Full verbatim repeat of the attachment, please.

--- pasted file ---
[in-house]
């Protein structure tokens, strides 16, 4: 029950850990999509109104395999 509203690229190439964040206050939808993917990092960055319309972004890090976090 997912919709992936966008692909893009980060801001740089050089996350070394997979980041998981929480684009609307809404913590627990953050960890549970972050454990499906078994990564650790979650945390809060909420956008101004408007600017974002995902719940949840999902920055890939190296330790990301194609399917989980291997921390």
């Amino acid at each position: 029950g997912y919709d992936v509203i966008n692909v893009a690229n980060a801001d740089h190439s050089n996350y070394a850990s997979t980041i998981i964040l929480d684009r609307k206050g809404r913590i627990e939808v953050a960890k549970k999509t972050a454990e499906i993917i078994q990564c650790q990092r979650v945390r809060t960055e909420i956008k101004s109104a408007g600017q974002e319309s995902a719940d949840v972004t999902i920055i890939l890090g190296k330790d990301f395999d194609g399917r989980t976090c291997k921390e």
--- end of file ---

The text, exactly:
[in-house]
């Protein structure tokens, strides 16, 4: 029950850990999509109104395999 509203690229190439964040206050939808993917990092960055319309972004890090976090 997912919709992936966008692909893009980060801001740089050089996350070394997979980041998981929480684009609307809404913590627990953050960890549970972050454990499906078994990564650790979650945390809060909420956008101004408007600017974002995902719940949840999902920055890939190296330790990301194609399917989980291997921390």
């Amino acid at each position: 029950g997912y919709d992936v509203i966008n692909v893009a690229n980060a801001d740089h190439s050089n996350y070394a850990s997979t980041i998981i964040l929480d684009r609307k206050g809404r913590i627990e939808v953050a960890k549970k999509t972050a454990e499906i993917i078994q990564c650790q990092r979650v945390r809060t960055e909420i956008k101004s109104a408007g600017q974002e319309s995902a719940d949840v972004t999902i920055i890939l890090g190296k330790d990301f395999d194609g399917r989980t976090c291997k921390e």